To integrate with existing EIT workflows, code for interfacing with EIT-MESHER from MATLAB is contained in the MATLAB/ folder. This folder also contains functions to convert CAD files into the required .inr format, to enable meshing of 3D printable phantoms [7].

Features

Variable mesh refinement

CGAL Sizing Fields are used to specify the size of elements within the FEM in different areas. Typically, this is used to specify a smaller element size around the surface electrodes in EIT or the sources and detectors in DOT applications, where the forward solutions are most sensitive. Element size within Regions of Interest (ROIs) internal to the volume can also be specified. These are commonly used either to create high density regions surrounding depth electrodes [8] or low density where the sensitivity is known to be negligible a priori [3]. Analytical functions for defining sizing fields are defined in sizing_fields.cpp, and the user can select which sizing field(s) to use in the parameter file.

Electrode refinement – Set a separate (usually smaller) element size around the electrodes.

Sphere refinement – A sphere, with specified coordinates, radius and cell size is placed within the mesh.

Cuboid refinement – A cuboid, with specified coordinates, dimensions and cell size is placed within the mesh.

Planar refinement – Create a linear gradient of cell size along a given dimension.

Depth refinement – The mesh size is based on the cartesian distance from the centre of the mesh. Elements at the centre have largest cell size, elements at the boundary have the smallest. User specifies a linear gradient between the two sizes from the centre.

Mesh deformation/stretching

EIT-MESHER can randomly deform an input volume to generate unique output meshes. This allows for multiple output models to be generated from a single input segmentation. The motivation behind this approach was to provide sufficient variety in input meshes to generate a dataset suitable for deep learning applications of EIT. Due to the mathematical complexity of the EIT problem, 1000s of segmented CT/MRI scans would be required to provide enough training data, which is impractical to collect. By deforming existing meshes, the required number can be obtained from a much smaller input set.

The use of HPC resources to rapidly generate multiple meshes has been investigated, with EIT-MESHER successfully deployed on UCL’s Myriad HPC service.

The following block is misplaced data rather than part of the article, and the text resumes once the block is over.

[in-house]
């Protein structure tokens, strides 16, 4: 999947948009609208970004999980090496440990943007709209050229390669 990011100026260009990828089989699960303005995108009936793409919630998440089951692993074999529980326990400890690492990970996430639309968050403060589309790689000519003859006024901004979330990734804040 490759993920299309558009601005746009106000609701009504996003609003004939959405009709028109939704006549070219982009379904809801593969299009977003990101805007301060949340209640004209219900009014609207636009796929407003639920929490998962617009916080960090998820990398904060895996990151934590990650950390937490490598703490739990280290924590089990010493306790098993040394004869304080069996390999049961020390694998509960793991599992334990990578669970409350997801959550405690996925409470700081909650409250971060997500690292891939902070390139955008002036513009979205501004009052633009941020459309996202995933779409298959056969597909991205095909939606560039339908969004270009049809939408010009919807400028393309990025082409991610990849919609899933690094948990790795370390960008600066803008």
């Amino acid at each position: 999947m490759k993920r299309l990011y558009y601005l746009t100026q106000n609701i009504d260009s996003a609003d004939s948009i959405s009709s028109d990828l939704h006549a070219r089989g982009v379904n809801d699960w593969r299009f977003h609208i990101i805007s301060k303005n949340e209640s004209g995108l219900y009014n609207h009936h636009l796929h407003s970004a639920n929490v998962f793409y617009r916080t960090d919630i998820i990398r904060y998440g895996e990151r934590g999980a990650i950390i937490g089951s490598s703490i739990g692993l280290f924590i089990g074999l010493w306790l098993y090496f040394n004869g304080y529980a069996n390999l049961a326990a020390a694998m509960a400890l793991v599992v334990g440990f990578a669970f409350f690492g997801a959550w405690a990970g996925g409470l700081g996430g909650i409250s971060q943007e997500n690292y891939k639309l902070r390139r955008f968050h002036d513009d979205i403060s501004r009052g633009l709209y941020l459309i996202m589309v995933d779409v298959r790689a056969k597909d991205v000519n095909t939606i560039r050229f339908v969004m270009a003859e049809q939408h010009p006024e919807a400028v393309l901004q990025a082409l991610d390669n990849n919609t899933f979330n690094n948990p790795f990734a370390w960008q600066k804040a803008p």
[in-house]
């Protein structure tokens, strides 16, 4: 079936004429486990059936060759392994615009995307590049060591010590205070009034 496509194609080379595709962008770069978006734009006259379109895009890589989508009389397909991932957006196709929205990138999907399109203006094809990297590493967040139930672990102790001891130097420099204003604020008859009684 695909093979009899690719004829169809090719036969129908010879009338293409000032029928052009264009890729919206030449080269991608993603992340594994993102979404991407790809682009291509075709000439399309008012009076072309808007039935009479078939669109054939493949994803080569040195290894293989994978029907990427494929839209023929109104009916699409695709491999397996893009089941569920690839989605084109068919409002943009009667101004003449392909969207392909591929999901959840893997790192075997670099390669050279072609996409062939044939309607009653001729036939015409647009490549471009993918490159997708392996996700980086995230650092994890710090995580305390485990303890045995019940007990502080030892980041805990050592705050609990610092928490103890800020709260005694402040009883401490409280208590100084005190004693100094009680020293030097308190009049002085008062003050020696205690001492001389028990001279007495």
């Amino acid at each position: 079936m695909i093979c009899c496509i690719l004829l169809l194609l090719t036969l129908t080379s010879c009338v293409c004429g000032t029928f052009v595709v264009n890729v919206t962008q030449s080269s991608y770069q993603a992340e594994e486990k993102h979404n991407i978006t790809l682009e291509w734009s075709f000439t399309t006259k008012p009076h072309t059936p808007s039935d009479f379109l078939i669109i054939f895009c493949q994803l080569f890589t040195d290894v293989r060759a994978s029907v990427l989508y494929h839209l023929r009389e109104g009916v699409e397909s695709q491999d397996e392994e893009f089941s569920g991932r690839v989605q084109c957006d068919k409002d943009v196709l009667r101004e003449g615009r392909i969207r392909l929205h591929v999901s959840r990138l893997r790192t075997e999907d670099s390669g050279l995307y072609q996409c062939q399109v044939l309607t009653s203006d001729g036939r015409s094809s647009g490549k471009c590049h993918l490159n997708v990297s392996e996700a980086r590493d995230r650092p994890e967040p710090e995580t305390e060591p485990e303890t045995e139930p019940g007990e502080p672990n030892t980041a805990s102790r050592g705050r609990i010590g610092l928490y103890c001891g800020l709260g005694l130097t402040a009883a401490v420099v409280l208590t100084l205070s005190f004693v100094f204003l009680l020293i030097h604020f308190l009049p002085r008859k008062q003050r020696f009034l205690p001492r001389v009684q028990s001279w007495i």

Two types of deformation are implemented:

Layer dilation – Where a segmented input has been provided, EIT-MESHER can dilate layer(s) within the mesh.

Mesh stretching – EIT-MESHER can apply one (or more) linear stretches, either along a single axis or some combination of x/y/z directions.

Output data

The output mesh contains the coordinates of each node and each tetrahedral element is assigned both the constituent nodes and a material index based on the value in the input volume domain. This index is used to assign layers of the mesh e.g. scalp, skull, white and grey matter different conductivity values during subsequent calculations. The primary output format is the Dune Grid Format (DGF) which is required for the EIT solver PEITS [9] along with accompanying parameter files. The mesh can also be written to .vtu for quick visualisation in paraview (Kitware Inc. USA) and to .csv files to read into MATLAB for use with EIDORS or TOAST++.

Quality control

Unit tests are included in the tests/folder and are built by default when compiling the code. The full range of tests is run on each update to the GitHub repository via a Travis CI script. The travis.yml script also runs a series of examples, using data in examples/, which are fully documented in the examples/ folder with sample input and output data.

This software has been tested in Linux, both natively and under Windows Subsystem for Linux. It has also been deployed on the UCL Myriad HPC service. By running the tests and examples, as detailed in travis.yml and in the examples/ folder, a user will be able to confirm that their build is functioning correctly and understand how to adapt the parameter files to their own application.

Each of the following examples demonstrates how to call EIT-MESHER through the Linux command line and through the relevant MATLAB functions. Examples on how to use the outputs with common forward solvers are also given where relevant.

Unit Cube – A simple demonstration with a known target volume to demonstrate basic functionality.

Brain – Rat brain from MRI segmentation with white and grey matter layers created using Seg3D (seg3d.org). This is a typical use case in brain applications, demonstrating electrode and default refinement [8, 10].

Neonate scalp – A CAD model containing two layers – scalp and skull – each requiring conversion to .inr format before use. This is a typical use case to create meshes for 3D printable tanks or phantoms [7].

PEITS – Workflow example showing use of EIT-MESHER .dgf output in PEITS EIT forward solver [9].